10/3/2017 6:44:59 PM
|written By : Team India Se|
The Mediterranean diet seems to be effective only for the rich and well-educated, claims a recent study by a team of Italian scientists.
After reviewing the diets, income and education level of nearly 19,000 men and women, the scientists observed that the Mediterranean diet lowered the risk of heart disease and stroke by at least 15 per cent. However, here is the startling finding: only those with a household income of £35,000 or higher enjoyed these benefits. Those with lower incomes did not experience such benefits despite following a similar eating plan — a finding that held up even when variables such as getting regular exercise and routine check-ups were controlled for.
Differences in variety and quality could be key causes of this disparity, say the researchers. For instance, the study found that wealthier participants consumed less meat and more fish, whole grains, and a greater variety of fruits and vegetables than their poorer counterparts.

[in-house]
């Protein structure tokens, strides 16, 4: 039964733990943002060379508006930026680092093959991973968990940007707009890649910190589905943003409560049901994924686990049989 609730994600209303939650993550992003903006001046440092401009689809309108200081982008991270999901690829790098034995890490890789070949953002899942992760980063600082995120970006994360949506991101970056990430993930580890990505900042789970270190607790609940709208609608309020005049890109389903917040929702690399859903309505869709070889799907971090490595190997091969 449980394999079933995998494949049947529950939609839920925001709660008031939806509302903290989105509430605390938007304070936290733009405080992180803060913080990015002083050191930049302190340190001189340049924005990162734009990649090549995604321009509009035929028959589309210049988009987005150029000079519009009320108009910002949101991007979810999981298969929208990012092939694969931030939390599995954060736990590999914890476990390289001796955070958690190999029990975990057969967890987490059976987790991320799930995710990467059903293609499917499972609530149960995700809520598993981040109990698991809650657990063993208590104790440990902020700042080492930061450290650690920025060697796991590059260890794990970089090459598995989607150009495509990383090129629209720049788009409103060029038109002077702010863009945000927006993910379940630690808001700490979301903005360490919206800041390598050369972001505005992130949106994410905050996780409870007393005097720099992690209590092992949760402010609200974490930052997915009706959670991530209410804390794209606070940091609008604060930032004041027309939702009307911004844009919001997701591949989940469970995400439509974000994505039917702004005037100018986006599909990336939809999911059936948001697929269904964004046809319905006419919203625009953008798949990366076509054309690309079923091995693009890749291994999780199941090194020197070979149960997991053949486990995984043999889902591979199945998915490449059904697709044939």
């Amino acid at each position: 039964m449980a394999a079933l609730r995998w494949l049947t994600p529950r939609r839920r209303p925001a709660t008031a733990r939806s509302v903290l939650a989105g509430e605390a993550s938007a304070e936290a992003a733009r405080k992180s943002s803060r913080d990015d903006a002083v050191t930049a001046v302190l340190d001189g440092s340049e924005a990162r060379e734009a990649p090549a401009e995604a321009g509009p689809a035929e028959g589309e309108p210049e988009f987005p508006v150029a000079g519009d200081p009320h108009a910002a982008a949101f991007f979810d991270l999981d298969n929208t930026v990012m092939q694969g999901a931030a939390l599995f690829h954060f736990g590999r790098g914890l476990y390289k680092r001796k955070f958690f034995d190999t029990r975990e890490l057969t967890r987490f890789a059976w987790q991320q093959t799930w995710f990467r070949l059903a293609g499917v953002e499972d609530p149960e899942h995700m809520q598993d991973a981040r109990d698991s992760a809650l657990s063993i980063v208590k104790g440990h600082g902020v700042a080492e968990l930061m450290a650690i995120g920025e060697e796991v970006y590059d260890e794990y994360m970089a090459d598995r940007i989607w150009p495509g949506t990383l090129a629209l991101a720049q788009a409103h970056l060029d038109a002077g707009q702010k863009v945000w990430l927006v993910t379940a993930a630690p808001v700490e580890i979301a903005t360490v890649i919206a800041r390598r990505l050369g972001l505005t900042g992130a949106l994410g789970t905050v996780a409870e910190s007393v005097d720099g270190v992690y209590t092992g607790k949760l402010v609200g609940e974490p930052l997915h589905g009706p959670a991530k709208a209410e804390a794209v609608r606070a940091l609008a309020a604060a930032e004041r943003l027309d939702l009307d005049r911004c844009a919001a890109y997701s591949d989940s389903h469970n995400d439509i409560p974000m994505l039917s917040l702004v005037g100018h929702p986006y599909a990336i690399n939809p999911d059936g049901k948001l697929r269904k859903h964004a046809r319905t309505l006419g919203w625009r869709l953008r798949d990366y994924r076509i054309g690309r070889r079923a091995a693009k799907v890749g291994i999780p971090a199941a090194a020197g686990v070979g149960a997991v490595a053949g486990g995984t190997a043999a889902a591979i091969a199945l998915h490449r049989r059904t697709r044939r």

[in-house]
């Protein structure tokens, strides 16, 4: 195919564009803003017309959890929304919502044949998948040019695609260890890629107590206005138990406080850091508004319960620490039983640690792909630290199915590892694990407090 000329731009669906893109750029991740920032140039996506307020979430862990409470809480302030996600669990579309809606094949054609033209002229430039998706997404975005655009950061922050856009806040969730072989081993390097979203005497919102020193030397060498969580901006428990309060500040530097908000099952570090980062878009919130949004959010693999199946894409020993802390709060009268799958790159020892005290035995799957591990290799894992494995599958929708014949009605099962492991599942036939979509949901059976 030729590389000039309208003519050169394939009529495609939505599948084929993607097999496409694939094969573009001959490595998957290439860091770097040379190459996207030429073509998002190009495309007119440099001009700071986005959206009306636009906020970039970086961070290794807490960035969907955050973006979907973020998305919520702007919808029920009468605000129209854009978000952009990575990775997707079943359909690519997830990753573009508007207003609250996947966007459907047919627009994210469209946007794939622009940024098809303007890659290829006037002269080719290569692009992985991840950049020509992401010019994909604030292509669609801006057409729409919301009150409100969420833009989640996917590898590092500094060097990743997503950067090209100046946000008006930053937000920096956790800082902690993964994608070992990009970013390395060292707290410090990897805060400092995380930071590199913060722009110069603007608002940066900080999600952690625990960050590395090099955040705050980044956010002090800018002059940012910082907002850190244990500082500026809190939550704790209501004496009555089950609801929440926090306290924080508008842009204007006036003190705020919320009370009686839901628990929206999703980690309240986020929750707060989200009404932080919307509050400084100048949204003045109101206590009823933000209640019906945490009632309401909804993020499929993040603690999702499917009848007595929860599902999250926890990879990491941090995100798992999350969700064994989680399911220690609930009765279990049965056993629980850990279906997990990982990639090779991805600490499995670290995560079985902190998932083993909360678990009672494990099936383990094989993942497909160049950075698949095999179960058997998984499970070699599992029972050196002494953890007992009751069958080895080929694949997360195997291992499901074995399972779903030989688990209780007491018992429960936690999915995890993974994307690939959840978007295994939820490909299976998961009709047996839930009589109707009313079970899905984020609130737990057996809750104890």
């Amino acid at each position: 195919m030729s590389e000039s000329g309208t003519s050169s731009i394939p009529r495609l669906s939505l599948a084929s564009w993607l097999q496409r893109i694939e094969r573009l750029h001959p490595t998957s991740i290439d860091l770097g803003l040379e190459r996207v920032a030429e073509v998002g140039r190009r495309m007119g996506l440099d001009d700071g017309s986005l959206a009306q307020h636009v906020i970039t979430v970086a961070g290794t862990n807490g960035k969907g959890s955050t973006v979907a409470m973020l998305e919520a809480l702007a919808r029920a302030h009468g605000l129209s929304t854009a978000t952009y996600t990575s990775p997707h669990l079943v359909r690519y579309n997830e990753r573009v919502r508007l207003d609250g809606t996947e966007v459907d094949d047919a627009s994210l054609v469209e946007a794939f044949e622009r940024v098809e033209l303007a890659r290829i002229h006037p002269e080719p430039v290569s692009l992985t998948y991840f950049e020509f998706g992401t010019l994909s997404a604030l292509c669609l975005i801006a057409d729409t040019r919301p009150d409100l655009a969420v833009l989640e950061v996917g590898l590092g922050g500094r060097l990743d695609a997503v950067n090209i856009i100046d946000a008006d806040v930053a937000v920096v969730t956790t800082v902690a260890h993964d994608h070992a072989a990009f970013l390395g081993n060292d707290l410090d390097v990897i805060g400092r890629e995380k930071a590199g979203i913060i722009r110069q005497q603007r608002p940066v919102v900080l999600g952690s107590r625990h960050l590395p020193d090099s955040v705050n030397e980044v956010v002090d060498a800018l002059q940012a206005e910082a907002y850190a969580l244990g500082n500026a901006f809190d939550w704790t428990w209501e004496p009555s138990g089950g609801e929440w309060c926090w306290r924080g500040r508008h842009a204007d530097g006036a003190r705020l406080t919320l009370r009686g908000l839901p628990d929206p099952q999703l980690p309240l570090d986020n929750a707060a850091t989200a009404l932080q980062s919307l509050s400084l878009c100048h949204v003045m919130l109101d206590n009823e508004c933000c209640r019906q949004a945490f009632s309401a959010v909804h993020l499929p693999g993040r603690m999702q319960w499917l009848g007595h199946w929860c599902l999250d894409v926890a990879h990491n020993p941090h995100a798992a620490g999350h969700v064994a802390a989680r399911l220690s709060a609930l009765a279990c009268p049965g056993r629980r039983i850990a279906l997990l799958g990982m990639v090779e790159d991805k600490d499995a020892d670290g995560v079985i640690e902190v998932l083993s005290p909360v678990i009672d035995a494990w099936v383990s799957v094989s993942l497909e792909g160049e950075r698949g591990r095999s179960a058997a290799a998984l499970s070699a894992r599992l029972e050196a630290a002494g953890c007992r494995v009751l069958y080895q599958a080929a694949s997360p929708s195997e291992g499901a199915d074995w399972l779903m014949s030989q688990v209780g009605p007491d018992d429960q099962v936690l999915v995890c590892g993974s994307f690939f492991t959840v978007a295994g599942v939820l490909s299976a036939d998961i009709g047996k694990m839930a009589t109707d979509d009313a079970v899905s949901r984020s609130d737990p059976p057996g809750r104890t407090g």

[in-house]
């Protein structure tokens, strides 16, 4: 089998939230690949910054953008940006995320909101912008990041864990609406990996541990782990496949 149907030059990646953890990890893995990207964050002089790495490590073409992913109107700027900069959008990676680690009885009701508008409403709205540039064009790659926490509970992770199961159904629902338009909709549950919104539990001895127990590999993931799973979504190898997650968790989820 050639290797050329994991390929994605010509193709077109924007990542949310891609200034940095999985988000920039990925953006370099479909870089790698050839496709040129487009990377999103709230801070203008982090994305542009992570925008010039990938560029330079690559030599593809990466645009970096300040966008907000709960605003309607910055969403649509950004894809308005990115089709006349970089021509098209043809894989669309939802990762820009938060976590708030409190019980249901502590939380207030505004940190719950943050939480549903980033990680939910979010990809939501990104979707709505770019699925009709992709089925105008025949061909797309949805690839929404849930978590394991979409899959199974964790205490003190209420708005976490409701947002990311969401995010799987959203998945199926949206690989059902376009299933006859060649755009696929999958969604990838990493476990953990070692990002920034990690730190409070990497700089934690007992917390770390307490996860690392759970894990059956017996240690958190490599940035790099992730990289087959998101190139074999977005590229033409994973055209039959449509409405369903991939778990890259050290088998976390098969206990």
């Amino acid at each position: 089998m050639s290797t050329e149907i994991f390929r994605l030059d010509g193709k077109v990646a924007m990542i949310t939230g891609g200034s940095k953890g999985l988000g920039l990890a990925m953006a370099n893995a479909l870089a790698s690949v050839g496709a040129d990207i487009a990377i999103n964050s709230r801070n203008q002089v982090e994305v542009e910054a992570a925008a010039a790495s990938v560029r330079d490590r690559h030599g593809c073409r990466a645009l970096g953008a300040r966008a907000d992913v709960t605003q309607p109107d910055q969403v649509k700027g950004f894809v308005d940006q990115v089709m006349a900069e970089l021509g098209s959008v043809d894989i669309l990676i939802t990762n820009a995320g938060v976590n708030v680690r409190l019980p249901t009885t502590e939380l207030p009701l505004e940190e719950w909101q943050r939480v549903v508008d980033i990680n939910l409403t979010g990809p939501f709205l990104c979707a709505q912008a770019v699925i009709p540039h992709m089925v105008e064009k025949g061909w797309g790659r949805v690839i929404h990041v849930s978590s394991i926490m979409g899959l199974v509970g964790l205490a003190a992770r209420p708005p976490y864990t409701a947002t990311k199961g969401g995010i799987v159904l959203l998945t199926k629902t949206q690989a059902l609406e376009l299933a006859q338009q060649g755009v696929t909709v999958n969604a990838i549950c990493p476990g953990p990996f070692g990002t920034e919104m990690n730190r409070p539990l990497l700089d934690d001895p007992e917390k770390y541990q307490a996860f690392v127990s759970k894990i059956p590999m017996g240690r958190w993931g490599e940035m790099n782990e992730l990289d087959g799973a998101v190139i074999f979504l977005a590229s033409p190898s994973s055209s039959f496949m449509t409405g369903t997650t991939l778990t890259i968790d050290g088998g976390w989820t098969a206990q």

Quality, and not just quantity, mattered too.
Marialaura Bonaccio, researcher at the Department of Epidemiology and Prevention and first author of the study, said: “Let’s give that two persons follow the same diet, that is equal amounts of vegetables, fruits, fish, olive oil, etc. every day,” Bonaccio said. “It might be that, beyond quantity, differences in quality may exist. For example, in olive oil.”
“A bottle of olive oil with a price tag of $2 has not the same nutritional properties as extra virgin olive oil costing $10. Given that it is logical to assume rich people are more likely to buy the nutrient expensive bottle compared with lower-income, our hypothesis is that differences in the price may yield differences in healthy components and future health outcomes,” Bonaccio said.